Bad vs. Badly

Do you, I, and every other English speaker in the world feel bad or badly? It depends on the circumstances. If we feel bad, we either 1) feel sick or morose; 2) feel empathy, concern, or sorrow for a person or in the wake of a tragedy; or 3) feel regret for a not-so-great act of our own. If we feel badly (an adverb), the nerve endings in our fingers aren’t working as well as they should when we touch anything, be it an apple or an appliance or an Appaloosa.

We Bad?

Grammatically, feel is a linking verb –  a form of the intransitive verb. (Other examples in the multitude of linking verbs include is, remain, grow, and taste.) And here’s a brief refresher course on how transitive, intransitive, and linking verbs compare:*

  • Transitive verbs  These verbs have a direct object – e.g. “Skip moved the chair in the living room.” They act on something, the reason they are also called active (or action) verbs.
  • Intransitive verbs  These inactive verbs have no direct object, nor can they. Think about it: Are verbs like sit, arrive, succeed, and cough able to do anything to something else, as Skip did to his chair? (A cough giving a cold to a bystander doesn’t count.)
  • Linking verbs  These are more passive than intransitive verbs. A linking verb connects two words in a way the sentence in which Skip moves (verb) a chair (noun/direct object) does not: I am a freshman; his beard looks unkempt; her mother seems nice.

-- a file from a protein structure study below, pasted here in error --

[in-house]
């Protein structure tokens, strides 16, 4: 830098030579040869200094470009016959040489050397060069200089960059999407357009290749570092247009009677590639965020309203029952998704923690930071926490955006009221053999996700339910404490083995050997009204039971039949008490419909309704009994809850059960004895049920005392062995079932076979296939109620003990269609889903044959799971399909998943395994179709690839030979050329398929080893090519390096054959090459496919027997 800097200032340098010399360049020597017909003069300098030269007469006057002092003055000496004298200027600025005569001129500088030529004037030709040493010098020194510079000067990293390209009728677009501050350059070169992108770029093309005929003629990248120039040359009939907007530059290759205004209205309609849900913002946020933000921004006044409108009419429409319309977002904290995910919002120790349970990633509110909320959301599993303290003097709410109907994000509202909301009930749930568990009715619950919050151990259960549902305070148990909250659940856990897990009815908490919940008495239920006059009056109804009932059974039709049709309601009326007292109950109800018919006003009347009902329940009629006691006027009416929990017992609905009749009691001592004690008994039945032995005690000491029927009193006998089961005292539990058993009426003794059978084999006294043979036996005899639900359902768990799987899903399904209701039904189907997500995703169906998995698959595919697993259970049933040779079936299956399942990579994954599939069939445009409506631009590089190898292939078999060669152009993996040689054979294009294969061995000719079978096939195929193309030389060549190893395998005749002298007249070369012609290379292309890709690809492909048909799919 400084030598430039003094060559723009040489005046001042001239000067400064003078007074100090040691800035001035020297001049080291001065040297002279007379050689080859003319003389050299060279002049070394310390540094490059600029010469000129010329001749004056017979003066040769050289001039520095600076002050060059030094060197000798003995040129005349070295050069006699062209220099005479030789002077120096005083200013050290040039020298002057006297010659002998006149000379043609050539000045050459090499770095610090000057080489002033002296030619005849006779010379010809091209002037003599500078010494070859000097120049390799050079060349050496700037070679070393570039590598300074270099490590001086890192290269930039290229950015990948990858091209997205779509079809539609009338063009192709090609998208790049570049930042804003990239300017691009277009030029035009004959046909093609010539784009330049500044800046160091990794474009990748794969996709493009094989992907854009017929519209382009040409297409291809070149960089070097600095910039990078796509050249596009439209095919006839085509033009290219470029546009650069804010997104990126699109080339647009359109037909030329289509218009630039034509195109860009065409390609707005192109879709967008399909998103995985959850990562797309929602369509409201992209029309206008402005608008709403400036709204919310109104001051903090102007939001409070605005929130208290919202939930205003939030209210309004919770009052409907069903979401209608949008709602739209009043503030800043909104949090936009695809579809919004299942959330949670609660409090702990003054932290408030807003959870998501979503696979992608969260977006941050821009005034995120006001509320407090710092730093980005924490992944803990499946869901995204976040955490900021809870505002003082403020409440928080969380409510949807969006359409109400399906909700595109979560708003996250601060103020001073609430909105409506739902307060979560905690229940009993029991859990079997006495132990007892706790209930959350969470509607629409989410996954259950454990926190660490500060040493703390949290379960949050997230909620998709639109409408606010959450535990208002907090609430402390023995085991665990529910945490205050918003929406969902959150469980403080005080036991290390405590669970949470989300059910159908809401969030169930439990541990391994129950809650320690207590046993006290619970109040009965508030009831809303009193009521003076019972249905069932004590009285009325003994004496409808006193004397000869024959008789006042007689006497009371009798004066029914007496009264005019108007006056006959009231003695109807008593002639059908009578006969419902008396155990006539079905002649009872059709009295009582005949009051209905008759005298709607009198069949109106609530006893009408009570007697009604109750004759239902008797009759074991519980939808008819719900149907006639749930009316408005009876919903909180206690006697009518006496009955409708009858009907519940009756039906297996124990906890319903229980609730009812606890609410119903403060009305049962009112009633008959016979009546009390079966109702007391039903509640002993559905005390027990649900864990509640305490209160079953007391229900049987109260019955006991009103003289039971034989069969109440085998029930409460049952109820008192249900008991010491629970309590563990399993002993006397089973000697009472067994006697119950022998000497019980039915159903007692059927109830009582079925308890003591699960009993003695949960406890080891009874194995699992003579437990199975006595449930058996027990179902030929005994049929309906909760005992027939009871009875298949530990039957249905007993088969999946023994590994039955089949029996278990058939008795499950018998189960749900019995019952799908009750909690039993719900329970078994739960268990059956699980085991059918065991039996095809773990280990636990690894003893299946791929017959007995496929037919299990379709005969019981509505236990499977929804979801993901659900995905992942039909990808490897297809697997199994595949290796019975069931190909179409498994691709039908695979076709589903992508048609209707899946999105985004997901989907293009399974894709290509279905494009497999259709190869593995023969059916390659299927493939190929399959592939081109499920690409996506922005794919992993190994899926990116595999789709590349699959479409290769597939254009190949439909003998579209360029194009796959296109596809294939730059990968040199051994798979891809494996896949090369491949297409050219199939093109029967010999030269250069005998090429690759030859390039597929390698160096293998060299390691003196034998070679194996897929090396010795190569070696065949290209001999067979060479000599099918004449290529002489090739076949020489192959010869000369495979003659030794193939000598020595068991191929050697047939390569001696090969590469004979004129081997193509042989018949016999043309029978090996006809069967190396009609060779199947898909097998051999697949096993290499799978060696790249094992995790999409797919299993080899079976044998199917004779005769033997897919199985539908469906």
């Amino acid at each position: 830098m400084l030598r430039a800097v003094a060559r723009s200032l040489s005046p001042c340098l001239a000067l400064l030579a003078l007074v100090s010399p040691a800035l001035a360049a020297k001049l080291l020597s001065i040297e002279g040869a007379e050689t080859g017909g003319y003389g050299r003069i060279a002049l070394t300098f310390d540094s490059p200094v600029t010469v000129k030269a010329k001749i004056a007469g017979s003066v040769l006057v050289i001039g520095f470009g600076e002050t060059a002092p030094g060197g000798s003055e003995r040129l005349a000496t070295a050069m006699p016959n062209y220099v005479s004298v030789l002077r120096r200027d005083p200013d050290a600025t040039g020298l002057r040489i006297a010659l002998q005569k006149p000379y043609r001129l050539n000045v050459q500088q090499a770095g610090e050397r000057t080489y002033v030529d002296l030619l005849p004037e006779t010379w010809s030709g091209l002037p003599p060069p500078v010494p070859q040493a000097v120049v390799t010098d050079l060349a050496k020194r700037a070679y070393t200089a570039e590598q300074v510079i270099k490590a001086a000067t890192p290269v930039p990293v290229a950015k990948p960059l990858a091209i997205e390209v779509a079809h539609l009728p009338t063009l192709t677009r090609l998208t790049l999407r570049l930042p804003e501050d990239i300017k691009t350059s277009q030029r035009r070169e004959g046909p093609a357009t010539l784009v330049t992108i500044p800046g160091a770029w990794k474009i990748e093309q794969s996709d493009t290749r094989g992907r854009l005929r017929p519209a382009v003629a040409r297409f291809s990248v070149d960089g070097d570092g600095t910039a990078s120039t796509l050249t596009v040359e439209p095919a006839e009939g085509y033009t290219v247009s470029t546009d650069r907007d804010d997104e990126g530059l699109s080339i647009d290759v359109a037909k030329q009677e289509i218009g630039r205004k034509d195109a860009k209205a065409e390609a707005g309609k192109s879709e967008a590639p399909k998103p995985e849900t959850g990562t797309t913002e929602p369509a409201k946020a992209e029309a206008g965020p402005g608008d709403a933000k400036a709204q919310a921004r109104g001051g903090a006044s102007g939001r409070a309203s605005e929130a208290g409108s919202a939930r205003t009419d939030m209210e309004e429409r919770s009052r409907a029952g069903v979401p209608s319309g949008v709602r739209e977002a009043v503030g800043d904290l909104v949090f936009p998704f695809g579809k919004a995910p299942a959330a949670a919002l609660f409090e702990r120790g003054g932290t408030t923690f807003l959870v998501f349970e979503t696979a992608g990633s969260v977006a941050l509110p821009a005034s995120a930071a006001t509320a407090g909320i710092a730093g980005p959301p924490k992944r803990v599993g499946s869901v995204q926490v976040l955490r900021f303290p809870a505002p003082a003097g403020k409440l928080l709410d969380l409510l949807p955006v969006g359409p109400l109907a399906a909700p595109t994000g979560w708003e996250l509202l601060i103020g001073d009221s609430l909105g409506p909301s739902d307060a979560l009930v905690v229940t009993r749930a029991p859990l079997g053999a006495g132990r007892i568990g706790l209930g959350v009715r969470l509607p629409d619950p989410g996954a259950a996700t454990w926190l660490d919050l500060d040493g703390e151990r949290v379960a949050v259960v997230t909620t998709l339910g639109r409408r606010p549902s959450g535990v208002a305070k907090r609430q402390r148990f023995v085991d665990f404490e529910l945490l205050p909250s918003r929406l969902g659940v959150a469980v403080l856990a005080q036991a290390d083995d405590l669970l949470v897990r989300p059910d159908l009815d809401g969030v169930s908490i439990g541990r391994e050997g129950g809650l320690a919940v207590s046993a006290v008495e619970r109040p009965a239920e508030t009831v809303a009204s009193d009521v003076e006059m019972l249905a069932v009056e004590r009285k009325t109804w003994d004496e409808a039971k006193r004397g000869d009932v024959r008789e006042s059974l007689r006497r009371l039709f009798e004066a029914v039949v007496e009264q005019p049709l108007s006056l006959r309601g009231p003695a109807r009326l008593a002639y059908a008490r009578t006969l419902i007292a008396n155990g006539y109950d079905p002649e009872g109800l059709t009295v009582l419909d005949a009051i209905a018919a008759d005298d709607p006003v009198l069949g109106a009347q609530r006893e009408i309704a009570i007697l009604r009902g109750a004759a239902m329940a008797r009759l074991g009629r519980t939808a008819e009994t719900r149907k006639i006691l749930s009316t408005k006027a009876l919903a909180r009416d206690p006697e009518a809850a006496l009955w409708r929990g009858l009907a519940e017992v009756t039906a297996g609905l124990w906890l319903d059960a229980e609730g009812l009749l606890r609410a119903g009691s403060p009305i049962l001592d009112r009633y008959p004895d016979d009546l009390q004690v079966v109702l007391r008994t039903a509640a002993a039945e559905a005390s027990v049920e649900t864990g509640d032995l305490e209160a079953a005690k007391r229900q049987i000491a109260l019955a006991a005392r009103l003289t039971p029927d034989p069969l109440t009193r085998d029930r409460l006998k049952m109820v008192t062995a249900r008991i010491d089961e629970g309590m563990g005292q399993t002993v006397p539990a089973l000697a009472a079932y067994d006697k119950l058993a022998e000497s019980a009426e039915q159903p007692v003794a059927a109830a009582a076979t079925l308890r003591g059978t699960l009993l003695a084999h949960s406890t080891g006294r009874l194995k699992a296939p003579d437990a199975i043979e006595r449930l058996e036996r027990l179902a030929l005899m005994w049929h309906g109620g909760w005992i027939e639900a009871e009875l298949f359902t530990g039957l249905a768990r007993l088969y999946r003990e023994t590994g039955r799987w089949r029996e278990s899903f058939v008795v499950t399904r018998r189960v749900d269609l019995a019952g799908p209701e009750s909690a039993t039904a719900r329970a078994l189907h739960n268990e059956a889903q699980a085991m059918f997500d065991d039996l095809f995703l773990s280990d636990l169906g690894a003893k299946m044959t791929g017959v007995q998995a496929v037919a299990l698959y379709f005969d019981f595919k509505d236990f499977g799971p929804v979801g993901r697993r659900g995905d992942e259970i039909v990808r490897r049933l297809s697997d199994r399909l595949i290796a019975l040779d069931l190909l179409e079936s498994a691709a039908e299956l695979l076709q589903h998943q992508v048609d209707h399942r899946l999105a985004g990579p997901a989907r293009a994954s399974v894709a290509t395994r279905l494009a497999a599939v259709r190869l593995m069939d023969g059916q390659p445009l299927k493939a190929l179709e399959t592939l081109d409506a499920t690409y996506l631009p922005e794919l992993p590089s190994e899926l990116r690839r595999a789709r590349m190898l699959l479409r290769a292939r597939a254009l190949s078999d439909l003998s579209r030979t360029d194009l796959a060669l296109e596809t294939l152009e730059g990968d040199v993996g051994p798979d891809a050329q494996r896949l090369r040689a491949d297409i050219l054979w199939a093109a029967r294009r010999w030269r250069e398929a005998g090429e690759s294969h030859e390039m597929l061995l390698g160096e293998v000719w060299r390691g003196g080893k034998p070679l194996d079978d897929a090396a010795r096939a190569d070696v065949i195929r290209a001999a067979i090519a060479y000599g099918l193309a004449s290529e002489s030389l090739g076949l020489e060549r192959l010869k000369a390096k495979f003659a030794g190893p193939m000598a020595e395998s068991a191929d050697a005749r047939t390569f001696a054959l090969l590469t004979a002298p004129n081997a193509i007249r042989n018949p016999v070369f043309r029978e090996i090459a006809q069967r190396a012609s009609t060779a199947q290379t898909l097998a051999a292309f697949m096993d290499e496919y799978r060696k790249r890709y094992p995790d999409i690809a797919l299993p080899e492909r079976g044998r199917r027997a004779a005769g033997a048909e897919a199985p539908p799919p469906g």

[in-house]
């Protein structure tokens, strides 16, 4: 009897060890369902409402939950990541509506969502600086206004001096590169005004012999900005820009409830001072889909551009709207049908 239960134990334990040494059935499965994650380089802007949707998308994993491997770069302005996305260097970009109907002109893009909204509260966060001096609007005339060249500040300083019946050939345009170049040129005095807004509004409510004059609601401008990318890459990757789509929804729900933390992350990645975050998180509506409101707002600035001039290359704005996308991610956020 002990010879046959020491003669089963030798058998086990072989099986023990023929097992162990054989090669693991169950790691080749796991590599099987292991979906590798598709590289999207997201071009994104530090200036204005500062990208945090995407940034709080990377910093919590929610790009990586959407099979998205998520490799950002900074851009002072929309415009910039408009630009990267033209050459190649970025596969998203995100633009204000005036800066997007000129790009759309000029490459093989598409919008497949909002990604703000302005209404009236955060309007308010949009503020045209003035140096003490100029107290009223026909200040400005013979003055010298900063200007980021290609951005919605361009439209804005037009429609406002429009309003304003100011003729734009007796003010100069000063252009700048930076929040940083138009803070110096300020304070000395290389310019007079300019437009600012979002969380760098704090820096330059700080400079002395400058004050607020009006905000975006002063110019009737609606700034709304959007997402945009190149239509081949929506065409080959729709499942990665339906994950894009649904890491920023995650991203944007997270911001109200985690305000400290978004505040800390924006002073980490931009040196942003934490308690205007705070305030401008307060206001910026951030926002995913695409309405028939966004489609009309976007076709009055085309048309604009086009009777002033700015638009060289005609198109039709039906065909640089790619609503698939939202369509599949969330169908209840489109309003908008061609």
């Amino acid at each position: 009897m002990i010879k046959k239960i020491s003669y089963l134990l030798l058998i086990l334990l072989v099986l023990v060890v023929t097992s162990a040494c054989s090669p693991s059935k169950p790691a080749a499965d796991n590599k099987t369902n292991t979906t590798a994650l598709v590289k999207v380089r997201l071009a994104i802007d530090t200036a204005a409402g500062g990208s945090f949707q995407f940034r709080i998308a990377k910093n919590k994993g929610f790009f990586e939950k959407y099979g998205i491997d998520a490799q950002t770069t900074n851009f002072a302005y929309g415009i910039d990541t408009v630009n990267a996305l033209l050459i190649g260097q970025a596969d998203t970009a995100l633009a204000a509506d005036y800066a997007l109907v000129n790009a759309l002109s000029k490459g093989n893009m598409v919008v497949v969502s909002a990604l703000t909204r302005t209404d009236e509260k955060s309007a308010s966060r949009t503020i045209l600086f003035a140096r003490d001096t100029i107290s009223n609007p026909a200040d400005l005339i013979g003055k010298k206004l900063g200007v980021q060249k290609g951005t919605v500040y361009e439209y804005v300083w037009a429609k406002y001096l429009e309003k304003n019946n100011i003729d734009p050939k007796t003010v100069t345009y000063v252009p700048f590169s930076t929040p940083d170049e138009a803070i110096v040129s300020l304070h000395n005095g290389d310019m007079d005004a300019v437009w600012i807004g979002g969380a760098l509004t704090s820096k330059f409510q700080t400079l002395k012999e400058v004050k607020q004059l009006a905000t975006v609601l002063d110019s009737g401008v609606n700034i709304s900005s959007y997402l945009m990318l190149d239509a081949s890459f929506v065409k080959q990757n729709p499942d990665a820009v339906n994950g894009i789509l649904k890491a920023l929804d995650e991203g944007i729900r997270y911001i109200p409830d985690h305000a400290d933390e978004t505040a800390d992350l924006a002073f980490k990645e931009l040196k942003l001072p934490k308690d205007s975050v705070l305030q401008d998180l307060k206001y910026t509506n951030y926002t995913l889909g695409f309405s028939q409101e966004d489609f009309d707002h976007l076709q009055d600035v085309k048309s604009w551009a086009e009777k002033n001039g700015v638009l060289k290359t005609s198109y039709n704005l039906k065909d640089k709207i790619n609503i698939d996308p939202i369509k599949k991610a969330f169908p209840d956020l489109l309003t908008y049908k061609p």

I feel badly is one of those misusages we should pay no mind. To most people, this phrasing of the comment just sounds proper (linking verb alert!), which classes it as a bit of a genteelism** — and an unwitting one, at that. Only the strictest of English teachers who inadvertently voice the term should say to themselves, “My bad.”

*In her inimitable style, author Patricia T. O’Connor boils transitive vs. intransitive down to its essence in the glossary of  Woe is I: The Grammarphobe’s Guide to Better English in Plain English: “Verbs are called transitive when they need an object to make sense (Henry raises dahlias) and intransitive when they make sense without one (Flowers die.)”

**For more on genteelisms, see Don’t Kill Death!

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